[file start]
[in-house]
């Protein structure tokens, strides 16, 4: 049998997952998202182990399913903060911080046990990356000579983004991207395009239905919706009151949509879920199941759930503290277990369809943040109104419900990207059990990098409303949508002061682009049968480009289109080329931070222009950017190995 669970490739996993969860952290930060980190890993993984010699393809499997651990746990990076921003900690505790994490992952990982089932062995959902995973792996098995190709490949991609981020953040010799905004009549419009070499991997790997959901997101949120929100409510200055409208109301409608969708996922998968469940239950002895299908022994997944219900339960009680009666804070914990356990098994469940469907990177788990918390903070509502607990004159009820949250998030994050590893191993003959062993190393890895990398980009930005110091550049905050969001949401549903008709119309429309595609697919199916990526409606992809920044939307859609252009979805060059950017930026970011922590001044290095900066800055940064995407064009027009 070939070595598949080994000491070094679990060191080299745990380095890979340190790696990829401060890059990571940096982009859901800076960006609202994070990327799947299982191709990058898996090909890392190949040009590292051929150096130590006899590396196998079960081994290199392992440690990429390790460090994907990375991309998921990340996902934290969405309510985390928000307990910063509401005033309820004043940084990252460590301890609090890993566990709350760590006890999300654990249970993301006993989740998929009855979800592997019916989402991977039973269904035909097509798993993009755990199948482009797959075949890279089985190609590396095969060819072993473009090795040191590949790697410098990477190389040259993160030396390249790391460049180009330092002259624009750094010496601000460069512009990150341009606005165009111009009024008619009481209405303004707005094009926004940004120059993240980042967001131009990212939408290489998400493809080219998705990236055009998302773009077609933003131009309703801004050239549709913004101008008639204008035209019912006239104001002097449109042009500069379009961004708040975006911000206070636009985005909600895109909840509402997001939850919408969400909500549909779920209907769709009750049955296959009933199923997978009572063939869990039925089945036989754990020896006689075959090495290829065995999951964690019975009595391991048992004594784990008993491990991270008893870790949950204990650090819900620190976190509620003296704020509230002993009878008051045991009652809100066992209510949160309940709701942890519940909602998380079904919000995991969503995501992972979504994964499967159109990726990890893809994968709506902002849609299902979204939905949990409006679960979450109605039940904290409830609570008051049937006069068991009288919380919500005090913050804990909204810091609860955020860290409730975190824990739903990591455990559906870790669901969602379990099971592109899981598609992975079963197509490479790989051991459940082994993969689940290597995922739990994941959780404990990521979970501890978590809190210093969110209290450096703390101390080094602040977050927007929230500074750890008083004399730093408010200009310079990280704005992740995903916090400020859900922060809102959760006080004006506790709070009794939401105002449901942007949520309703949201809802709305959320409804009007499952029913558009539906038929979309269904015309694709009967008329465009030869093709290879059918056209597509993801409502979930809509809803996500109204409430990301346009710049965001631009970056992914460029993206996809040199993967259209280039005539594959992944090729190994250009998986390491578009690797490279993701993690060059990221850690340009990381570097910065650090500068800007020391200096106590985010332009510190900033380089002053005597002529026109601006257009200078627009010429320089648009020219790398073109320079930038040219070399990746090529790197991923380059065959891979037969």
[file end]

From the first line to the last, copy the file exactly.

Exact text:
[in-house]
């Protein structure tokens, strides 16, 4: 049998997952998202182990399913903060911080046990990356000579983004991207395009239905919706009151949509879920199941759930503290277990369809943040109104419900990207059990990098409303949508002061682009049968480009289109080329931070222009950017190995 669970490739996993969860952290930060980190890993993984010699393809499997651990746990990076921003900690505790994490992952990982089932062995959902995973792996098995190709490949991609981020953040010799905004009549419009070499991997790997959901997101949120929100409510200055409208109301409608969708996922998968469940239950002895299908022994997944219900339960009680009666804070914990356990098994469940469907990177788990918390903070509502607990004159009820949250998030994050590893191993003959062993190393890895990398980009930005110091550049905050969001949401549903008709119309429309595609697919199916990526409606992809920044939307859609252009979805060059950017930026970011922590001044290095900066800055940064995407064009027009 070939070595598949080994000491070094679990060191080299745990380095890979340190790696990829401060890059990571940096982009859901800076960006609202994070990327799947299982191709990058898996090909890392190949040009590292051929150096130590006899590396196998079960081994290199392992440690990429390790460090994907990375991309998921990340996902934290969405309510985390928000307990910063509401005033309820004043940084990252460590301890609090890993566990709350760590006890999300654990249970993301006993989740998929009855979800592997019916989402991977039973269904035909097509798993993009755990199948482009797959075949890279089985190609590396095969060819072993473009090795040191590949790697410098990477190389040259993160030396390249790391460049180009330092002259624009750094010496601000460069512009990150341009606005165009111009009024008619009481209405303004707005094009926004940004120059993240980042967001131009990212939408290489998400493809080219998705990236055009998302773009077609933003131009309703801004050239549709913004101008008639204008035209019912006239104001002097449109042009500069379009961004708040975006911000206070636009985005909600895109909840509402997001939850919408969400909500549909779920209907769709009750049955296959009933199923997978009572063939869990039925089945036989754990020896006689075959090495290829065995999951964690019975009595391991048992004594784990008993491990991270008893870790949950204990650090819900620190976190509620003296704020509230002993009878008051045991009652809100066992209510949160309940709701942890519940909602998380079904919000995991969503995501992972979504994964499967159109990726990890893809994968709506902002849609299902979204939905949990409006679960979450109605039940904290409830609570008051049937006069068991009288919380919500005090913050804990909204810091609860955020860290409730975190824990739903990591455990559906870790669901969602379990099971592109899981598609992975079963197509490479790989051991459940082994993969689940290597995922739990994941959780404990990521979970501890978590809190210093969110209290450096703390101390080094602040977050927007929230500074750890008083004399730093408010200009310079990280704005992740995903916090400020859900922060809102959760006080004006506790709070009794939401105002449901942007949520309703949201809802709305959320409804009007499952029913558009539906038929979309269904015309694709009967008329465009030869093709290879059918056209597509993801409502979930809509809803996500109204409430990301346009710049965001631009970056992914460029993206996809040199993967259209280039005539594959992944090729190994250009998986390491578009690797490279993701993690060059990221850690340009990381570097910065650090500068800007020391200096106590985010332009510190900033380089002053005597002529026109601006257009200078627009010429320089648009020219790398073109320079930038040219070399990746090529790197991923380059065959891979037969």